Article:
Guest Blog: Lou Anders

Lou Anders recently released his debut, Frostborn, and I'm happy to host a guest blog from the author. For more info about this title: Canada, USA, Europe.

Here's the blurb:

Fantasy fans of Rick Riordan’s Percy Jackson and John Flanagan’s Ranger’s Apprentice series will embrace this first novel in an adventure-filled, Viking-inspired series by a debut author.

Meet Karn. He is destined to take over the family farm in Norrøngard. His only problem? He’d rather be playing the board game Thrones and Bones.

Enter Thianna. Half human, half frost giantess. She’s too tall to blend in with other humans but too short to be taken seriously as a giant.

When family intrigues force Karn and Thianna to flee into the wilderness, they have to keep their sense of humor and their wits about them. But survival can be challenging when you’re being chased by a 1,500-year-old dragon, Helltoppr the undead warrior and his undead minions, an evil uncle, wyverns, and an assortment of trolls and giants.

Readers will embark on a sweeping epic fantasy as they join Karn and Thianna on a voyage of discovery. Antics and hair-raising escapades abound in this fantasy adventure as the two forge a friendship and journey to unknown territory. Their plan: to save their families from harm.

Debut novelist Lou Anders has created a rich world of over twenty-five countries inhabited by Karn, Thianna, and an array of fantastical creatures, as well as the Thrones and Bones board game.

You can check out the series' official website here.


The Value of Being Bad

There’s a book downstairs in my library that I’m allowed to throw away now. I won’t tell you what it is. You may not know the book, but you have probably heard of the writer. I read it in the mid-to-late 90s, and I hated it. Or rather, I started out really intrigued and by the halfway point, I was disgusted at its missed potential. But I kept it. I kept it because it was that book for me. You know what kind of book I mean. The one where you go, “I can do better than this,” and then you set out to do it.

I didn’t write a novel then, but I made a pact with myself. I would keep the book on my shelf, until I had a real, actual, published book of my own to put on the bookshelf. Then I could throw the hated book away.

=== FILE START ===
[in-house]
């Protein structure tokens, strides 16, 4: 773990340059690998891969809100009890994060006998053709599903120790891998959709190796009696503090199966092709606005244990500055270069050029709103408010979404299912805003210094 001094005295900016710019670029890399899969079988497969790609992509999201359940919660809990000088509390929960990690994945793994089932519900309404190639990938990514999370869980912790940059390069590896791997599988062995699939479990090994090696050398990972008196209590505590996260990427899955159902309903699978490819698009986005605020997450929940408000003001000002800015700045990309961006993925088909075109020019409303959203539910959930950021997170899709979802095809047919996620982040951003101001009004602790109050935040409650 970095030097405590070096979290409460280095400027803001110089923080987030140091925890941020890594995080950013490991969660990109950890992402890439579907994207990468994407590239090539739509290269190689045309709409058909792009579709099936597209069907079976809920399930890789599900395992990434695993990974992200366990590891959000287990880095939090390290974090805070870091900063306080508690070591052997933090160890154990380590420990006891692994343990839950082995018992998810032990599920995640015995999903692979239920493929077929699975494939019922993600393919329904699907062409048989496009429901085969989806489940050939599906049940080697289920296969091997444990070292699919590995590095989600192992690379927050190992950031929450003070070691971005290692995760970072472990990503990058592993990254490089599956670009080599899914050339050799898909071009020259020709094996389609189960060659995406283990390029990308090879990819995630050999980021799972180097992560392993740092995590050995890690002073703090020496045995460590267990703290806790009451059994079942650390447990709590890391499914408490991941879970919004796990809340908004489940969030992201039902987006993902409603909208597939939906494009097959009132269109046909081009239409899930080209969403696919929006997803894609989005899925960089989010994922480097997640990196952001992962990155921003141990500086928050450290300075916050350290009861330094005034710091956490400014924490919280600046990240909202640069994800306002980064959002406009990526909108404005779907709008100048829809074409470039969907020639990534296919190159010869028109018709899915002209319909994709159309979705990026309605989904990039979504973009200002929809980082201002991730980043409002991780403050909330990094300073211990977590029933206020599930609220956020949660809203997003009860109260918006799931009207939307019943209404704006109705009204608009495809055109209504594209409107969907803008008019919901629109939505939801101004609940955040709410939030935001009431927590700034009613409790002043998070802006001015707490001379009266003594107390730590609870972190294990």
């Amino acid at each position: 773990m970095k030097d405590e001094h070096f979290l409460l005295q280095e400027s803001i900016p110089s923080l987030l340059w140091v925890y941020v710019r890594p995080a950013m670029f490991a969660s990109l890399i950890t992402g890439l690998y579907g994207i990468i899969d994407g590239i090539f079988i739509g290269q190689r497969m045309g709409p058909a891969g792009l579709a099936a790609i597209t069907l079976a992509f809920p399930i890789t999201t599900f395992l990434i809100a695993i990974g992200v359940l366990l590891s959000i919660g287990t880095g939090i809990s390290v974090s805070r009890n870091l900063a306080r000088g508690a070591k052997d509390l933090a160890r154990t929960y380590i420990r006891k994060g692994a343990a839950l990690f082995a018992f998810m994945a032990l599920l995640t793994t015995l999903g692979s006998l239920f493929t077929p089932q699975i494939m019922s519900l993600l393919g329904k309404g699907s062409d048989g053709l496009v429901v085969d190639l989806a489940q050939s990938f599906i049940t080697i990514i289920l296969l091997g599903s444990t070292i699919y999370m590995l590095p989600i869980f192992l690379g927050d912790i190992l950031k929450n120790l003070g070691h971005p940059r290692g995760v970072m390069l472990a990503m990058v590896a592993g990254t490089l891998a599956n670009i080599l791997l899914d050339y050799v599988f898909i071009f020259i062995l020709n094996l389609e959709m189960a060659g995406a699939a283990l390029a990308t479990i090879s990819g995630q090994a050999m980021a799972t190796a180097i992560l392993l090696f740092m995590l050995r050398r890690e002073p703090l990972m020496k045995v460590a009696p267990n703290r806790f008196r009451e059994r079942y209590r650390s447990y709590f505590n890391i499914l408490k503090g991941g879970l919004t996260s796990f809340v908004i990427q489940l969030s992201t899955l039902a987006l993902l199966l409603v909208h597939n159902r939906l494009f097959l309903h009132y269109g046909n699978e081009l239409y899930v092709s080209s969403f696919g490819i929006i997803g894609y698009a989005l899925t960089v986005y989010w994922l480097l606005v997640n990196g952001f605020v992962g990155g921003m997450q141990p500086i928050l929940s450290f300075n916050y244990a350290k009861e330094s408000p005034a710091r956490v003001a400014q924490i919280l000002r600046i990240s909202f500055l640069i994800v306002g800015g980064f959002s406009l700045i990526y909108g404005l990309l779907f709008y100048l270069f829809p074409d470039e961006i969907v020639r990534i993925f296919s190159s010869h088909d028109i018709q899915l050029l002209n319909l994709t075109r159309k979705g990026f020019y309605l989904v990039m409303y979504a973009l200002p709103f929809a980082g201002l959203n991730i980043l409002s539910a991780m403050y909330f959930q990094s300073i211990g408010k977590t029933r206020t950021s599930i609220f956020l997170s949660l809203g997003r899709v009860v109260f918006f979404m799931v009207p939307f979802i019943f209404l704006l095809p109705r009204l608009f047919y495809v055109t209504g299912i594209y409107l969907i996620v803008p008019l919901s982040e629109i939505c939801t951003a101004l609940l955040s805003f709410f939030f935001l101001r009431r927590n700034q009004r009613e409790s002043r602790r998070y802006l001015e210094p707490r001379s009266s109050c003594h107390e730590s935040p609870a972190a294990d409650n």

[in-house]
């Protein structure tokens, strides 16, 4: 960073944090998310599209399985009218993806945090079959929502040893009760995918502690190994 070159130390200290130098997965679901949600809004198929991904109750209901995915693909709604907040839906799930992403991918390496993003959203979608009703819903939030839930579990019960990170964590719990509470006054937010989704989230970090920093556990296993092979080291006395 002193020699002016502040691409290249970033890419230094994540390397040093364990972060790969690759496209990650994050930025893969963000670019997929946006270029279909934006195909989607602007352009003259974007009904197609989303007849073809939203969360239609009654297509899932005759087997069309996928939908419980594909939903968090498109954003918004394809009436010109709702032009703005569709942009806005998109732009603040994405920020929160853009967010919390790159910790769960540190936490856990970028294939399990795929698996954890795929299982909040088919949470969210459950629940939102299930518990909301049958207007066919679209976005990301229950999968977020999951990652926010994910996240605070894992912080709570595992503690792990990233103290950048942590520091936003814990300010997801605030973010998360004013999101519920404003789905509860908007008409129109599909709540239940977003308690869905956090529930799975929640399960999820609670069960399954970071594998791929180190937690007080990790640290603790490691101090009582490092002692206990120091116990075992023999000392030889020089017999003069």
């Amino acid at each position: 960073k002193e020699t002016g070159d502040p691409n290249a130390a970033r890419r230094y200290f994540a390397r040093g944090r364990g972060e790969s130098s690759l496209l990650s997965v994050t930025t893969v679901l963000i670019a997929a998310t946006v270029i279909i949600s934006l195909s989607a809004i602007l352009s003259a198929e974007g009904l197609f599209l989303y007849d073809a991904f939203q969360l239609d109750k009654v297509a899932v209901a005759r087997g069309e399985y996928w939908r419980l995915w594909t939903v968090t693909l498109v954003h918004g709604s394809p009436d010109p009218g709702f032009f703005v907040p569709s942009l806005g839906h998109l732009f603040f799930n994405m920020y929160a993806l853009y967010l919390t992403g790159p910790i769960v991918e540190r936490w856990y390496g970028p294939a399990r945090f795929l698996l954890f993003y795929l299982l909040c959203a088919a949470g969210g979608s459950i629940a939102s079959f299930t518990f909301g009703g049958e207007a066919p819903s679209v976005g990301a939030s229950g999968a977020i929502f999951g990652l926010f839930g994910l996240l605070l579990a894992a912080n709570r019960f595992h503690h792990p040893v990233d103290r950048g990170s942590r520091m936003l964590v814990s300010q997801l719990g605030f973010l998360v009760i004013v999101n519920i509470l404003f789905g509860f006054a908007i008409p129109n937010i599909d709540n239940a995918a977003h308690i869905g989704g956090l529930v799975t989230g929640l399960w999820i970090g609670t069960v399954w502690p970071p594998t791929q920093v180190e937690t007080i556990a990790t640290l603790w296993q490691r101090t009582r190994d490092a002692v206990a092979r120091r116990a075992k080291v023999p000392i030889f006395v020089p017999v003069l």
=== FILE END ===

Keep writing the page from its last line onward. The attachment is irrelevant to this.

I can now, with the publication of Frostborn, the first volume of the Thrones and Bones series. I can pitch that bad book right in the garbage bin. Only now I don’t want to. I think I’m too grateful to it for starting me on the process that led to this point.

Also, I’ve learned something between then and now. I’ve learned the value of a bad book.

I think a bad book -- the right kind of bad book -- can sometimes teach you more about writing than a good book can. A really good story can inspire you to want to do the same, but as often as not, it just inspires you to read more by the same writer. Whereas some of the failures I’ve encountered have set me thinking about what was wrong with them, how to fix them, ways they could be improved. You get where this is going.

Snow White and the Huntsman doesn’t rank very high in my list of good films. I think it’s a seriously flawed movie, with some real problems of plot and character and logic. But it’s not so much a bad film as a near miss, a bad film that contained the potential of a good film. I was so frustrated by its failures that I’ve deconstructed and reconstructed it in my mind a dozen times. I’ve gotten so much out of analyzing and dissecting Snow White and the Huntsman that I’d go so far as to say it’s one of the most valuable cinematic experiences I’ve had in the last five years. Which is not, in any way shape or form, to say that I consider it a good film. But it was a good-for-me film.

I’ve been a book editor for ten years now this past March. I’ve acquired and edited over two hundred books in that time. It’s been my privilege to work with some true geniuses. Masters of the craft. I’ve also had to read ten times as many manuscripts as I’ve acquired to find those gems. Maybe a hundred times as many. I’ve seen a fair number of bad manuscripts, but I’ve seen a far greater number of near-misses, stories that were competently written but which lacked that last few percentage points to make them click. I’ve also had the benefit of seeing what worked and what didn’t in the crucible of actual readers’ reactions. Ten years of living with my arms sunk up to my elbows in other people’s prose has been invaluable. And I’ve learned as much or more from seeing what didn’t work as I have from acquiring what did.

Meanwhile, I don’t think I’ll ever throw out that bad book now. It might be one of the best book purchases I’ve ever made. Now as to the empty bottle of Iron Throne blond ale on my desk, that I have to keep until I get my first product tie-in.


Lou Anders's research on Norse mythology while writing Frostborn turned into a love affair with Viking culture and a first visit to Norway. He hopes the series will appeal to boys and girls equally. Anders is the recipient of a Hugo Award for editing and a Chesley Award for art direction. He has published over 500 articles and stories on science fiction and fantasy television and literature. A prolific speaker, Anders regularly attends writing conventions around the country. He and his family reside in Birmingham, Alabama. You can visit Anders online at and, on Facebook, and on Twitter at @ThronesandBones.

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